Freshbox is an innovative transport container that increases the average shelf-life of fresh produce by 30% compared to conventional containers. This increase in shelf-life will extend the quality of the fresh produce and eventually result in a 20% decrease of food waste. The producer can extend the quality of their product and the consumer gets a better product. It gets even better; Freshbox is expected to reduce energy and material consumption by20%. On top of that, this container fits the standard commodity transport methods.
The Freshbox design is extremely functional: the relevant players throughout the value chain won’t have to alter their operational process to use Freshbox. It is designed to adapt and improve conventional transport methods while being versatile enough to carry many different packaging formats.
“Freshbox is made with a completely bio-based blend of polyethylene and polylactic acid that reduces the dependence on fossil fuel-based resources” explains David Ponce from AITIIP, the designers and manufacturers of this unique container. Furthermore, the use of these materials combined with a special production method reduces the container’s weight by 30% while still maintaining its rigidity.
The Freshbox container was developed with a series of innovative features to improve and monitor the shelf-life of fresh produce. A novel system controls the inner atmosphere of the container to adapt to each commodity’s particular respiration rate. The inside of the container’s lid also has a specially-designed compartment for easy placement of active elements such as absorbers and antimicrobial transmitters. These substances help to improve the quality of the transported produce. Finally, a sensor kit to measure temperature, relative humidity, CO2 and O2 is integrated into Freshbox. Data is transmitted through Bluetooth® to a mobile app where the information is stored and analyzed. “We have been working on the challenges regarding power consumption. By working with Bluetooth Low Energy (BLE) and low-energy sensors we manage to collect data over longer periods of time”, states Dr. Pat Doody who is responsible for the sensor kit development at IMaR.
A series of simulation transport tests took place between associated distributors in Spain and Germany. The transport tests were successful, showing positive results and promising commercial effectiveness, especially for fragile fruit and vegetables such as grapes, spinach, stone-fruit and strawberries.
Freshbox was featured in the ‘Innovative product’s gallery’ at this year’s international Fruit Attraction fair in Madrid. A variety of stakeholders and potential end-users showed interest in the product. The commercialization date for the first Freshbox units is expected for the 2018 fruit & vegetable harvest season. The estimated market price of each unit is a competitive €400.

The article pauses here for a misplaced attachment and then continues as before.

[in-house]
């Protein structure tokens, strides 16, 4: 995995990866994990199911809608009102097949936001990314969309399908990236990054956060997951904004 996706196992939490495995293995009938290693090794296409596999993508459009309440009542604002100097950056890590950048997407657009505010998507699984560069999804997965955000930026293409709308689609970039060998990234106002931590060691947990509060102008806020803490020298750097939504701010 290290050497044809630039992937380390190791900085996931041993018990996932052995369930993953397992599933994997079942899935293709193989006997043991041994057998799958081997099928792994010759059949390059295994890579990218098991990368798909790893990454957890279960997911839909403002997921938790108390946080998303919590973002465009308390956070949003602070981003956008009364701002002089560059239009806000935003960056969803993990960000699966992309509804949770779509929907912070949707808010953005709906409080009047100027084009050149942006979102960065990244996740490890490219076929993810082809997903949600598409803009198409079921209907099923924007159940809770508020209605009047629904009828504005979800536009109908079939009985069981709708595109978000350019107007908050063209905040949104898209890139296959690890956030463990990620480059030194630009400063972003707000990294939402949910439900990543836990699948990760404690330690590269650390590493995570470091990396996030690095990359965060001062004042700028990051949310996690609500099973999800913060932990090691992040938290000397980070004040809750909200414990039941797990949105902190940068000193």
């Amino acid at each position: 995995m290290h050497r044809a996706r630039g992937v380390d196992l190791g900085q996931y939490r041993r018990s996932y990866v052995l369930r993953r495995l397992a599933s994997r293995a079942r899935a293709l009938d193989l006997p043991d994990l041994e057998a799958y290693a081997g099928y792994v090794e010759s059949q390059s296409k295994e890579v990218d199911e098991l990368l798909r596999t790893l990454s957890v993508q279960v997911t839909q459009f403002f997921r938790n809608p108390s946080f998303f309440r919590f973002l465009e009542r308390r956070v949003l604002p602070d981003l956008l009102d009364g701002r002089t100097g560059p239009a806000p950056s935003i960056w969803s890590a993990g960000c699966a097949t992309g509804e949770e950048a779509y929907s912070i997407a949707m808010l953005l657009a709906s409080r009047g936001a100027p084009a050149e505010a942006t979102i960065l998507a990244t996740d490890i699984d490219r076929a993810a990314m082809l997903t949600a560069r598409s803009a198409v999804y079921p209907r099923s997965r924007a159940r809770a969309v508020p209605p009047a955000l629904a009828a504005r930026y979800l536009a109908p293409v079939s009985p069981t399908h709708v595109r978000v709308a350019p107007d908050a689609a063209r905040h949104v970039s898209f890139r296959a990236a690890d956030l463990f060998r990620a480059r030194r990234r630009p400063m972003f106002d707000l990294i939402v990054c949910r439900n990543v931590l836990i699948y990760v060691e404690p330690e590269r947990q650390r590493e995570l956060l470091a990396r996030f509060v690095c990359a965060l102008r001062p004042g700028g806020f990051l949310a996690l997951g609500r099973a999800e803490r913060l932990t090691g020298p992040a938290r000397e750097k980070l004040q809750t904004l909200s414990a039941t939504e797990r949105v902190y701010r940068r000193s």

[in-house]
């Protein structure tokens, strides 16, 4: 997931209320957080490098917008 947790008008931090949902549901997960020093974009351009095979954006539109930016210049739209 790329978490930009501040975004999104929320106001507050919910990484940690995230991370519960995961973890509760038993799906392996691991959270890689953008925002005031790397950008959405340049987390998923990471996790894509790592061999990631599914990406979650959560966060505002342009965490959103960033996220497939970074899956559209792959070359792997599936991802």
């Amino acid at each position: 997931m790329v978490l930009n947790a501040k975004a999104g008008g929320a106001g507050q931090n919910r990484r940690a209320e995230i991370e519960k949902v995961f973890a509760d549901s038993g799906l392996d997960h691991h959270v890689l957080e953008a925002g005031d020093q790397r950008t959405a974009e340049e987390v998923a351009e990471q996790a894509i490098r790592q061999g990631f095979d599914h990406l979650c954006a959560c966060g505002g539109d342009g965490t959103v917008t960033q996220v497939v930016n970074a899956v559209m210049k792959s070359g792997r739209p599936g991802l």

Freshfel Europe activity report, 2014 (http://www.freshfel.org/docs/2014/Freshfel_Activity_Report_2014.pdf)
European Commission, 2012 “EU Transport in figures-Statistical pocketbook 2012” (http://ec.europa.eu/transport/sites/transport/files/facts-fundings/statistics/doc/2012/pocketbook2012.pdf)
European Commission, 2010 “Preparatory study on food waste across EU27” (http://ec.europa.eu/environment/eussd/pdf/bio_foodwaste_report.pdf)
LIFE+ FRESHBOX an EU co-funded initiative
For whom: Fresh fruit and vegetable producing enterprises, distributors and retailers across Europe.
Objective: Reducing food waste and making fresh produce transport more sustainable.
Reason: Millions of tons of fruits and vegetables are transported across the EU each year. However, transport methods need to be improved to increase produce shelf-life, reduce food waste and minimize the environmental footprint.
How: Partners have produced Freshbox, a lighter-weight container built with more sustainable materials that increases shelf-life by 30% and lowers 20% of fresh produce food waste.
Areas of interest: post-harvest quality, supply chain management, thermoplastics, transport, food production and sustainability.
When: From 2014 to 2017.
Co-Funded by: the European Union through the LIFE Programme, the EU’s financial instrument supporting environmental and nature conservation projects.
Partners: 6 partners across Europe, 3 research centers and 3 SMEs in Spain, Ireland and Germany. Coordination: Sara Remon, of Fundación PCTAD, Zaragoza, Spain.